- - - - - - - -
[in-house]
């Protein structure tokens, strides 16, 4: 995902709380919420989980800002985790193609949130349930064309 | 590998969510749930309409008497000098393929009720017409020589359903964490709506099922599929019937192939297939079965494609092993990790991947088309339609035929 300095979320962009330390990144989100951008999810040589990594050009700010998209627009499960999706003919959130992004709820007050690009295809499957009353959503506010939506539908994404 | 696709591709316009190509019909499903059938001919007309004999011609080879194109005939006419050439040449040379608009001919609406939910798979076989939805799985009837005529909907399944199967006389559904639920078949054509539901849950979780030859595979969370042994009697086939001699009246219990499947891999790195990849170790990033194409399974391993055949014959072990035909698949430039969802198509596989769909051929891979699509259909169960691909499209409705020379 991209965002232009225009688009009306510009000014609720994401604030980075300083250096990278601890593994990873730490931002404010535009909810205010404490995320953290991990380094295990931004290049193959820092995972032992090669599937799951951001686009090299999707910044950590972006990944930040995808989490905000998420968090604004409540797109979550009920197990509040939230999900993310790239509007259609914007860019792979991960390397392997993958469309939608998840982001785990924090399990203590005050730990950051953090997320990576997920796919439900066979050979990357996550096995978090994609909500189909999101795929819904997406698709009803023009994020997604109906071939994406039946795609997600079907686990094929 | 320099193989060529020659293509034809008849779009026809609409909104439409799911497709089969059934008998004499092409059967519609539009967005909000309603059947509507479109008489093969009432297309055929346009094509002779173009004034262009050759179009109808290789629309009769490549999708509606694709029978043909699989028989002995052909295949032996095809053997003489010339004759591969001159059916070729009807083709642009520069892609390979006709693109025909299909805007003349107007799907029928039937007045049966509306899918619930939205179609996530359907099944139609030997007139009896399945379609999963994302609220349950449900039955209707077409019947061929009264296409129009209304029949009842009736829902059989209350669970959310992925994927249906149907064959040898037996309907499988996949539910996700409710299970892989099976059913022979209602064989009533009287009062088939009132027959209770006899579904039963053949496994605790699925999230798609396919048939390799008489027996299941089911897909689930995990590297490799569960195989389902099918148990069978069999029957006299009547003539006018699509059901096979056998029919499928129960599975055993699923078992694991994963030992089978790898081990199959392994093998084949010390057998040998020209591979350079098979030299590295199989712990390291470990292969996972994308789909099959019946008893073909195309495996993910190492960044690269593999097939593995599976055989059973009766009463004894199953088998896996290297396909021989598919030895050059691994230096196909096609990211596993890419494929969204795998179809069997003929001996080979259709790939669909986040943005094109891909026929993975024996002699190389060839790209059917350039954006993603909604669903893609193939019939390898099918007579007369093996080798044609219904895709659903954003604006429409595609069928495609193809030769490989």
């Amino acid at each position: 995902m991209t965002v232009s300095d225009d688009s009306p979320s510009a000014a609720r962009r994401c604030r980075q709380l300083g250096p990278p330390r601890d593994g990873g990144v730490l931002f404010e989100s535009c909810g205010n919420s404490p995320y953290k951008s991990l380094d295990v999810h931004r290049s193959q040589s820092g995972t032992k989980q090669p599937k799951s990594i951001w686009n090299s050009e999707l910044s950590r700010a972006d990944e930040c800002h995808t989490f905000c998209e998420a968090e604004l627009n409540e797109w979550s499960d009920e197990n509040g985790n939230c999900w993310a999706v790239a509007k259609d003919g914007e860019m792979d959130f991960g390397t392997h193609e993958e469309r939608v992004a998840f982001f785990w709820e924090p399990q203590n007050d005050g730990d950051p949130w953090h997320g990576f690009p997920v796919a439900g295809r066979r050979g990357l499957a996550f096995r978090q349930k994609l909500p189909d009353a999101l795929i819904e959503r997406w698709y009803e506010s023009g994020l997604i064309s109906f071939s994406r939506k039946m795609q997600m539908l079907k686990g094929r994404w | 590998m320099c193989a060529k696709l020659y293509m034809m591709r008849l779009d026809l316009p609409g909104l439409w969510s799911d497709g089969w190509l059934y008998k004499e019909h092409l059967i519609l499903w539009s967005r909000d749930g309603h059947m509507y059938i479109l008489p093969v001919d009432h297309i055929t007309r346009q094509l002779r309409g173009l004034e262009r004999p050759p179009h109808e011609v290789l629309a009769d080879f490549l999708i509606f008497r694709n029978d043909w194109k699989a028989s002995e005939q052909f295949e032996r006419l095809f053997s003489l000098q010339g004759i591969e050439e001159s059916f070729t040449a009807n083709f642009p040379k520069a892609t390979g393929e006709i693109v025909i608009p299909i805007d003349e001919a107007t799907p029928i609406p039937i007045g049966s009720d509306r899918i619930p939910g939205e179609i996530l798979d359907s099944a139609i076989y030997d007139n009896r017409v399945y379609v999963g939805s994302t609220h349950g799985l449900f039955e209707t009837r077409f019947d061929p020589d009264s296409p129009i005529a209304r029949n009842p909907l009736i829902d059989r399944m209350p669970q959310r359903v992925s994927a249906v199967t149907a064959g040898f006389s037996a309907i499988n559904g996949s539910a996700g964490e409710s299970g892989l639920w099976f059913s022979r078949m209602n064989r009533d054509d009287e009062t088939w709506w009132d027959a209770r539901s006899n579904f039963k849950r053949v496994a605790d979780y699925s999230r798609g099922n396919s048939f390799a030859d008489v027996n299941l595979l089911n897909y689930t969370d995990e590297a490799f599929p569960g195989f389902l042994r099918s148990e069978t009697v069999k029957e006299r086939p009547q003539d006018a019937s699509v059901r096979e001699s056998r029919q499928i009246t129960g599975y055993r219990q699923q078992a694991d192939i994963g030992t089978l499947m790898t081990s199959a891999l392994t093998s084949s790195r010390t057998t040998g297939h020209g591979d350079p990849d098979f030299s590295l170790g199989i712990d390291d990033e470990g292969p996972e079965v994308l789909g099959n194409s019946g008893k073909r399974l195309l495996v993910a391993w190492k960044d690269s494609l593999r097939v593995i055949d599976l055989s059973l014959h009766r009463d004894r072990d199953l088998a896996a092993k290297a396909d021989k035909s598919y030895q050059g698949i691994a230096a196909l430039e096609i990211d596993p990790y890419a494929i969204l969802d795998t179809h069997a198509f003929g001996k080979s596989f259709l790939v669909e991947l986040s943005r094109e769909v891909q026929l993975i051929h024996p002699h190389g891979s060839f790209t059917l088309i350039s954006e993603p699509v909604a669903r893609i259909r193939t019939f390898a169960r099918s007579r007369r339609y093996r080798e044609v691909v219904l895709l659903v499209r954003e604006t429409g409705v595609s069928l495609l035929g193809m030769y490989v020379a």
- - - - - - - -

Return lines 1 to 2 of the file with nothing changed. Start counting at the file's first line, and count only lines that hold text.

[in-house]
């Protein structure tokens, strides 16, 4: 995902709380919420989980800002985790193609949130349930064309 | 590998969510749930309409008497000098393929009720017409020589359903964490709506099922599929019937192939297939079965494609092993990790991947088309339609035929 300095979320962009330390990144989100951008999810040589990594050009700010998209627009499960999706003919959130992004709820007050690009295809499957009353959503506010939506539908994404 | 696709591709316009190509019909499903059938001919007309004999011609080879194109005939006419050439040449040379608009001919609406939910798979076989939805799985009837005529909907399944199967006389559904639920078949054509539901849950979780030859595979969370042994009697086939001699009246219990499947891999790195990849170790990033194409399974391993055949014959072990035909698949430039969802198509596989769909051929891979699509259909169960691909499209409705020379 991209965002232009225009688009009306510009000014609720994401604030980075300083250096990278601890593994990873730490931002404010535009909810205010404490995320953290991990380094295990931004290049193959820092995972032992090669599937799951951001686009090299999707910044950590972006990944930040995808989490905000998420968090604004409540797109979550009920197990509040939230999900993310790239509007259609914007860019792979991960390397392997993958469309939608998840982001785990924090399990203590005050730990950051953090997320990576997920796919439900066979050979990357996550096995978090994609909500189909999101795929819904997406698709009803023009994020997604109906071939994406039946795609997600079907686990094929 | 320099193989060529020659293509034809008849779009026809609409909104439409799911497709089969059934008998004499092409059967519609539009967005909000309603059947509507479109008489093969009432297309055929346009094509002779173009004034262009050759179009109808290789629309009769490549999708509606694709029978043909699989028989002995052909295949032996095809053997003489010339004759591969001159059916070729009807083709642009520069892609390979006709693109025909299909805007003349107007799907029928039937007045049966509306899918619930939205179609996530359907099944139609030997007139009896399945379609999963994302609220349950449900039955209707077409019947061929009264296409129009209304029949009842009736829902059989209350669970959310992925994927249906149907064959040898037996309907499988996949539910996700409710299970892989099976059913022979209602064989009533009287009062088939009132027959209770006899579904039963053949496994605790699925999230798609396919048939390799008489027996299941089911897909689930995990590297490799569960195989389902099918148990069978069999029957006299009547003539006018699509059901096979056998029919499928129960599975055993699923078992694991994963030992089978790898081990199959392994093998084949010390057998040998020209591979350079098979030299590295199989712990390291470990292969996972994308789909099959019946008893073909195309495996993910190492960044690269593999097939593995599976055989059973009766009463004894199953088998896996290297396909021989598919030895050059691994230096196909096609990211596993890419494929969204795998179809069997003929001996080979259709790939669909986040943005094109891909026929993975024996002699190389060839790209059917350039954006993603909604669903893609193939019939390898099918007579007369093996080798044609219904895709659903954003604006429409595609069928495609193809030769490989």